The Place of Loyalty. Loyalty is the willing, practical devotion of self and substance to a person or a cause that is believed to be supremely worthwhile. It carries with it faithfulness, trust and confidence. I would suggest that church loyalty runs much deeper: it calls for devoted allegiance to a Person and a cause. It involves decision, devotion, faithfulness, trustworthiness, and sacrifice.

An individual without loyalty is like a ship without a compass. There may be much activity and much “going about” but it will often have little purpose and be unprofitable. Loyalty gives purpose, direction and drive to life. In any list of Christian virtues, loyalty ranks high…we recognize it in scripture as faithfulness:                            (over)

 (Mat 23:23) “”Woe to you, teachers of the law and Pharisees, you hypocrites! You give a tenth of your spices–mint, dill and cummin. But you have neglected the more important matters of the law–justice, mercy and faithfulness. You should have practiced the latter, without neglecting the former.”

(Rom 3:3) “What if some did not have faith? Will their lack of faith nullify God’s faithfulness?”

(Gal 5:22) “But the fruit of the Spirit is love, joy, peace, patience, kindness, goodness, faithfulness,”

(3 John 1:3) “It gave me great joy to have some brothers come and tell about your faithfulness to the truth and how you continue to walk in the truth.”

(Rev 13:10) “If anyone is to go into captivity, into captivity he will go. If anyone is to be killed with the sword, with the sword he will be killed. This calls for patient endurance and faithfulness on the part of the saints.”

In our daily lives, there are numerous ‘loyalties’ clamoring for devotion and interest. We must stand firm in our efforts to be loyal to God, to the faith, to the church, to friends and family, and to self!

 
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Posted by on April 26, 2018 in Our Life Together

 

Our Life Together Series: The Medium, Measure and Means of Loyalty — Ephesians 5:24-27.


These verses raise a very high standard for relationship between husbands and wives and the church toward Christ.  If the husband makes Christ’s love for the church the pattern for loving his wife, then he will love her sacrificially. Christ gave Himself for the church; so the husband, in love, gives himself for his wife.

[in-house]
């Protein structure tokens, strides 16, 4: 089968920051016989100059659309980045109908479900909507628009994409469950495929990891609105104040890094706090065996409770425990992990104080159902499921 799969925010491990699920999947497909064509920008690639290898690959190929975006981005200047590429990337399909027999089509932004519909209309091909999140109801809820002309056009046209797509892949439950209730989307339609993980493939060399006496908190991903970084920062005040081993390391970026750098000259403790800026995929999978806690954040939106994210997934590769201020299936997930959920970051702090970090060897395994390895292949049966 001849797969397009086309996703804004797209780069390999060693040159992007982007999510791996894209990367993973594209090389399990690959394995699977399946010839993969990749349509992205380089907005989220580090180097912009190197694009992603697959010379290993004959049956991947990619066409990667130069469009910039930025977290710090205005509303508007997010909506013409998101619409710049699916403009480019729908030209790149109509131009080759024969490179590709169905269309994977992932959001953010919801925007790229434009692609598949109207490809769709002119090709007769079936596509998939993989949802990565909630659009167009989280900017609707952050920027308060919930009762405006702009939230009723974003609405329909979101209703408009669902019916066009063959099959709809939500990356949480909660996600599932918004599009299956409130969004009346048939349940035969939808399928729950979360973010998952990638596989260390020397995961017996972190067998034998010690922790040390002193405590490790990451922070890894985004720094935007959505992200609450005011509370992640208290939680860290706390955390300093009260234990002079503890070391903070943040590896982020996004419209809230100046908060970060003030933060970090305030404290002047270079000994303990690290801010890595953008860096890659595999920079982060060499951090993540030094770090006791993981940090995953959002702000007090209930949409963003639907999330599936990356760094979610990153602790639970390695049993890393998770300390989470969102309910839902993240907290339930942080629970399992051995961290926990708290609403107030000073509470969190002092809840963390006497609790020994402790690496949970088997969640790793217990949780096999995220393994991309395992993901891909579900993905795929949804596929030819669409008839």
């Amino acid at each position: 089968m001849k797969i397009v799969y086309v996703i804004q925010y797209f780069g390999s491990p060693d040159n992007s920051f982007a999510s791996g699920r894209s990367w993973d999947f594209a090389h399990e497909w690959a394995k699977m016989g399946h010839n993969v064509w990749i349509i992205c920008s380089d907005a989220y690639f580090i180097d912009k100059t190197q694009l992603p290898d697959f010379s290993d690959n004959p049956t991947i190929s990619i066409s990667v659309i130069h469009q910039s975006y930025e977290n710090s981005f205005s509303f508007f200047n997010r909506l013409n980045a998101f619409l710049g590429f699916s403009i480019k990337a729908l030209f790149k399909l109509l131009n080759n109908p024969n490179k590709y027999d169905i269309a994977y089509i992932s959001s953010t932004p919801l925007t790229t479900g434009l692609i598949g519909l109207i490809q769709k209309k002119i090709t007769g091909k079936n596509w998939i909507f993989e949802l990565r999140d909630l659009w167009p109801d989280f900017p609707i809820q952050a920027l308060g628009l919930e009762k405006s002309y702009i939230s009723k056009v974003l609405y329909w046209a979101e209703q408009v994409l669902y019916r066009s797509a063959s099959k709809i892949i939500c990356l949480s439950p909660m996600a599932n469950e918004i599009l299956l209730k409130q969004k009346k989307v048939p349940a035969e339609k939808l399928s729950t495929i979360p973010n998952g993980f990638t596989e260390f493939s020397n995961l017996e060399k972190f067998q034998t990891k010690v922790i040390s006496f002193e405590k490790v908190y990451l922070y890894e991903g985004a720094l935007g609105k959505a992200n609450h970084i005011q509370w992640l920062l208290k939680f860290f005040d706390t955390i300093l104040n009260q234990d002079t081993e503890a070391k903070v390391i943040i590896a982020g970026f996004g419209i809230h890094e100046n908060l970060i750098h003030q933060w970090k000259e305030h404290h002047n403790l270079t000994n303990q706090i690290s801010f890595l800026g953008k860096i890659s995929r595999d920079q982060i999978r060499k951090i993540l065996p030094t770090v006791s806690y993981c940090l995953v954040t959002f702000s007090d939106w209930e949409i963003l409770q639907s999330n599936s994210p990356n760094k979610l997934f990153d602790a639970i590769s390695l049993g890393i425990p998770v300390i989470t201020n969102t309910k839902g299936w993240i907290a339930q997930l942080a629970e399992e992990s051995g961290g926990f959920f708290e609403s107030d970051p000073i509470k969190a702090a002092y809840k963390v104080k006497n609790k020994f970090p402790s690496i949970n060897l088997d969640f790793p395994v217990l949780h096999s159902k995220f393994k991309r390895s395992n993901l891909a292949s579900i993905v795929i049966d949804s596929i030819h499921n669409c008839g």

The husband’s love will also be a sanctifying love. The word sanctify means “to set apart.” In the marriage ceremony, the husband is set apart to belong to the wife, and the wife is set apart to belong to the husband. Any interference with this God-given arrangement is sin.

Our Christian homes are to be pictures of Christ’s relationship to His church. Each believer is a member of Christ’s body, and each believer is to help nourish the body in love  We are one with Christ. The church is His body and His bride, and the Christian home is a divinely ordained illustration of this relationship. This certainly makes marriage a serious matter. The root of most marital problems is sin, and the root of all sin is selfishness.

Submission to Christ and to one another is the only way to overcome selfishness, for when we submit, the Holy Spirit can fill us and enable us to love one another in a sacrificial, sanctifying, satisfying way—the way Christ loves the church.

A Glorious Church — The church has a history with God in it: it is the church of the living God; it is the church for which the ages waited and God prepared; it is the church of God’s redeemed and of martyrs. Jesus built a church to withstand the ravages of time, the persecutions of men, and the destructive power of the devil.

It is the most sacred thing in the world: it is the body of Christ, the light of the world; it is commissioned to proclaim the truth; it is dependent for its success upon Christ as its head, the Holy Spirit as its guide, and the willing ministry of redeemed men and women.

An All-Inclusive Message — The message of the church is inclusive:  it is a message of salvation for all souls, of enlightenment for all minds, of comfort for all hearts, of relief for all needs, and of challenge for every life. It has a message from God and stands for a Redeemer with a message of liberty and a dispensation of grace. It is the guardian of human rights, the hope of humanity and of peace. It has not come without a high price. The cost of the church has been faithfulness and loyalty under persecution. The price has been paid in blood, from that of Christ and the first century Christians to hundreds martyred since.